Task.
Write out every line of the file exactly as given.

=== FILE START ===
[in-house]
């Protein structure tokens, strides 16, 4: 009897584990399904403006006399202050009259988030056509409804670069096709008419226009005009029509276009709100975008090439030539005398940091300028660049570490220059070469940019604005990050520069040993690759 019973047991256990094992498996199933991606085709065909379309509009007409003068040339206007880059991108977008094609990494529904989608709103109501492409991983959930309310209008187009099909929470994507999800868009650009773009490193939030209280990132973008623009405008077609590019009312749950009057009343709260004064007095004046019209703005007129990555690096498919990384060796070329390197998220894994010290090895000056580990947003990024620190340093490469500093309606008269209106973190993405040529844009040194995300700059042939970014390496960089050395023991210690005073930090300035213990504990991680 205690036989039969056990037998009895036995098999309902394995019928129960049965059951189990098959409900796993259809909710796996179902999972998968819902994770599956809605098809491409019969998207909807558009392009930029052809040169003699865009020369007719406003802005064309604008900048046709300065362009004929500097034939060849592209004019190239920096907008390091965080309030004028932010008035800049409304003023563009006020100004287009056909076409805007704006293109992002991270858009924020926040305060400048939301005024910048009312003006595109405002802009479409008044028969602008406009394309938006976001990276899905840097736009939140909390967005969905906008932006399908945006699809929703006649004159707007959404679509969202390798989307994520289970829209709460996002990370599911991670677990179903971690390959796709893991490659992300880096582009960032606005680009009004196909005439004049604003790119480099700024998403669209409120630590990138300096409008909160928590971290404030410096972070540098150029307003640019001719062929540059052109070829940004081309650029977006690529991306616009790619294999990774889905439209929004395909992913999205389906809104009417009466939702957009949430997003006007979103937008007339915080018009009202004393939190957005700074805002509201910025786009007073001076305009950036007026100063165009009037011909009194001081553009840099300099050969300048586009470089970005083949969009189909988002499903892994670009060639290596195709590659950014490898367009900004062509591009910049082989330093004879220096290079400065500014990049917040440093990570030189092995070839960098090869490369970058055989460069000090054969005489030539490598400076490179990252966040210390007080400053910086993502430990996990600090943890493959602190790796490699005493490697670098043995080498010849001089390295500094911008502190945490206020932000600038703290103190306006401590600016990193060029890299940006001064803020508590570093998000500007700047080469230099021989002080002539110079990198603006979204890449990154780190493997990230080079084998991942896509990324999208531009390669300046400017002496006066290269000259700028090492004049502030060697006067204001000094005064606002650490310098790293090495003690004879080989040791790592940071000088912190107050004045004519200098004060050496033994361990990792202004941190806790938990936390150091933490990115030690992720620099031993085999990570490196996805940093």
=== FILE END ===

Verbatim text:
[in-house]
């Protein structure tokens, strides 16, 4: 009897584990399904403006006399202050009259988030056509409804670069096709008419226009005009029509276009709100975008090439030539005398940091300028660049570490220059070469940019604005990050520069040993690759 019973047991256990094992498996199933991606085709065909379309509009007409003068040339206007880059991108977008094609990494529904989608709103109501492409991983959930309310209008187009099909929470994507999800868009650009773009490193939030209280990132973008623009405008077609590019009312749950009057009343709260004064007095004046019209703005007129990555690096498919990384060796070329390197998220894994010290090895000056580990947003990024620190340093490469500093309606008269209106973190993405040529844009040194995300700059042939970014390496960089050395023991210690005073930090300035213990504990991680 205690036989039969056990037998009895036995098999309902394995019928129960049965059951189990098959409900796993259809909710796996179902999972998968819902994770599956809605098809491409019969998207909807558009392009930029052809040169003699865009020369007719406003802005064309604008900048046709300065362009004929500097034939060849592209004019190239920096907008390091965080309030004028932010008035800049409304003023563009006020100004287009056909076409805007704006293109992002991270858009924020926040305060400048939301005024910048009312003006595109405002802009479409008044028969602008406009394309938006976001990276899905840097736009939140909390967005969905906008932006399908945006699809929703006649004159707007959404679509969202390798989307994520289970829209709460996002990370599911991670677990179903971690390959796709893991490659992300880096582009960032606005680009009004196909005439004049604003790119480099700024998403669209409120630590990138300096409008909160928590971290404030410096972070540098150029307003640019001719062929540059052109070829940004081309650029977006690529991306616009790619294999990774889905439209929004395909992913999205389906809104009417009466939702957009949430997003006007979103937008007339915080018009009202004393939190957005700074805002509201910025786009007073001076305009950036007026100063165009009037011909009194001081553009840099300099050969300048586009470089970005083949969009189909988002499903892994670009060639290596195709590659950014490898367009900004062509591009910049082989330093004879220096290079400065500014990049917040440093990570030189092995070839960098090869490369970058055989460069000090054969005489030539490598400076490179990252966040210390007080400053910086993502430990996990600090943890493959602190790796490699005493490697670098043995080498010849001089390295500094911008502190945490206020932000600038703290103190306006401590600016990193060029890299940006001064803020508590570093998000500007700047080469230099021989002080002539110079990198603006979204890449990154780190493997990230080079084998991942896509990324999208531009390669300046400017002496006066290269000259700028090492004049502030060697006067204001000094005064606002650490310098790293090495003690004879080989040791790592940071000088912190107050004045004519200098004060050496033994361990990792202004941190806790938990936390150091933490990115030690992720620099031993085999990570490196996805940093």